Smart Funds Appear to Be Surprisingly Defensive

 |  Includes: DIA, QQQ, SPY
by: Cam Hui, CFA

The "Idiot’s Market Neutral Fund" 2008 report card
I first wrote about construction of an idiot’s market neutral fund about a year ago here and I further addressed the controversy of why the technique may work here. For the year 2008, this hypothetical strategy was down -0.7%. These returns are roughly in line with the HFRX Equity Market Neutral Index return of -1.2%. (Recall that this strategy goes long 5 Morningstar top rated, low cost and no-load large cap growth funds and 5 top rated value funds, called the smart fund sample, while shorting the S&P 500 Spyder (NYSEARCA:SPY) against the long positions.)

2008 was a tumultuous year and these returns are not bad considering the market environment the strategy had to contend with. The strategy had a good first half as the mid-year update showed that returns to June 30 was 3.5%. Given that the average annual turnover of the long portfolio was about 50% per annum, it was virtually impossible for any manager, even with good foresight, to outperform the market both in the first half and the second half of 2008. He would have had to be long the inflation bet in the first half and then switch to a low-beta bet in the second half. Indeed, the consensus sample of 20 large cap blend funds from the top mutual fund complexes, which usually perform in line with the market, underperformed by about 5% in 2008.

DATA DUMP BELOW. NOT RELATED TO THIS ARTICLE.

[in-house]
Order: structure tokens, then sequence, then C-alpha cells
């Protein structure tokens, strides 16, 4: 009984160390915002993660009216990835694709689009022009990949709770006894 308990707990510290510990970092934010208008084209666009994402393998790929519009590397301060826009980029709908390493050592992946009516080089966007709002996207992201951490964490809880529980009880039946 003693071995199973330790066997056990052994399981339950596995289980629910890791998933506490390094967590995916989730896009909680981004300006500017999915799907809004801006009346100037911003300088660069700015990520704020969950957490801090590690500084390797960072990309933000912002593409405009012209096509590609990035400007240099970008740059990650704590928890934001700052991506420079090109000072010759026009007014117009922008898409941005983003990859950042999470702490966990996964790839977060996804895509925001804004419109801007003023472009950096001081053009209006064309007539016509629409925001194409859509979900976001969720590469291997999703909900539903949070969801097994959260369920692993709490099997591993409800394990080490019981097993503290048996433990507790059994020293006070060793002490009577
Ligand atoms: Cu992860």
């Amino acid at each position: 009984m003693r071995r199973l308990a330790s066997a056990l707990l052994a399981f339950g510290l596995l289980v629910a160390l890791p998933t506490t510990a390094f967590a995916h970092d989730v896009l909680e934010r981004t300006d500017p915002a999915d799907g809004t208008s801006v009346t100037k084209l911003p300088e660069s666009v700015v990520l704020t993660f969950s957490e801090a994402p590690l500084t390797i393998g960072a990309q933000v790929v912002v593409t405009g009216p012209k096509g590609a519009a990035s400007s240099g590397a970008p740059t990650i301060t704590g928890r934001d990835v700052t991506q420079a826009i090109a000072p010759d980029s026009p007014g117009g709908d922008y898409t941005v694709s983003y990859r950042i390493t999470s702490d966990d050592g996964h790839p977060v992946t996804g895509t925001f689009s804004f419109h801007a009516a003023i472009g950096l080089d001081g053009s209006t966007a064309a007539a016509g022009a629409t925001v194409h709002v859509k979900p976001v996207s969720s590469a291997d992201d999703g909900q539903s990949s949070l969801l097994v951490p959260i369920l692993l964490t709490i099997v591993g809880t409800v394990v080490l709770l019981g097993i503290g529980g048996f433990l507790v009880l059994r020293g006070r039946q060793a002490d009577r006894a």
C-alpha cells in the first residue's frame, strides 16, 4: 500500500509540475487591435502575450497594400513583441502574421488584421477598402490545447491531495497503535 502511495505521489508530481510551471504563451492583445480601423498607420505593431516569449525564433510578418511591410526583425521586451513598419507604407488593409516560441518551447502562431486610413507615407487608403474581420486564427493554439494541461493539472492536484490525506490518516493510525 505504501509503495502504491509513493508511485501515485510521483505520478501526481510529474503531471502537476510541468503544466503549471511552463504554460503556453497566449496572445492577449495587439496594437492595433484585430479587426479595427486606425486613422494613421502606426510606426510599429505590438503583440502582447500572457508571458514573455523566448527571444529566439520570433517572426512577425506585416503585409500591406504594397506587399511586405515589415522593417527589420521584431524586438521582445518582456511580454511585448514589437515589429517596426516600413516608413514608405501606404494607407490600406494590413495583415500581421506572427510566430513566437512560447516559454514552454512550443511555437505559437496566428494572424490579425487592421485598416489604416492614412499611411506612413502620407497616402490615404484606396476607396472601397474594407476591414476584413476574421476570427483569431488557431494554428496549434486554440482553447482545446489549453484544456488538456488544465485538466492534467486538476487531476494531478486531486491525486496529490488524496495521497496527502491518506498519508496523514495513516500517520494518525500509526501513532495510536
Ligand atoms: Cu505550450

This strategy has also shown remarkably low turnover. Of the 10 funds in the portfolio, the strategy kept all of the growth funds and turned over only 3 of the value funds. Two value funds were taken out for style drift and only one was taken out for performance reasons.

What are smart funds doing now?
I reverse engineered the macro exposures of the smart fund sample, as well as the exposures of the consensus funds, and looked for significant differences. Smart funds show a surprising level of defensiveness considering the number of well-known investors who have turned bullish in the last few months.

As the chart below shows (click to enlarge), the estimate beta of the smart fund investors is significantly lower than the consensus:

Analyzing the exposure by sector, smart funds are underweight Financials (click to enlarge):

...and Energy (click to enlarge):

While smart funds are overweight traditionally defensive sectors such as Consumer Staples (click to enlarge):

…and Health Care (click to enlarge):

Surprising defensive readings
I find these readings surprising given the bullishness shown by investors like Ken Heebner (see his record here), John Neff, Warren Buffett, the ValueLine Survey, and many others too numerous to name. After all, the annual turnover of the smart fund sample is about 50% (as is the consensus fund sample) and these funds really don’t turn their portfolios around on a dime. So if these managers see value in the market, I would expect that they would start to be raising their beta exposures now.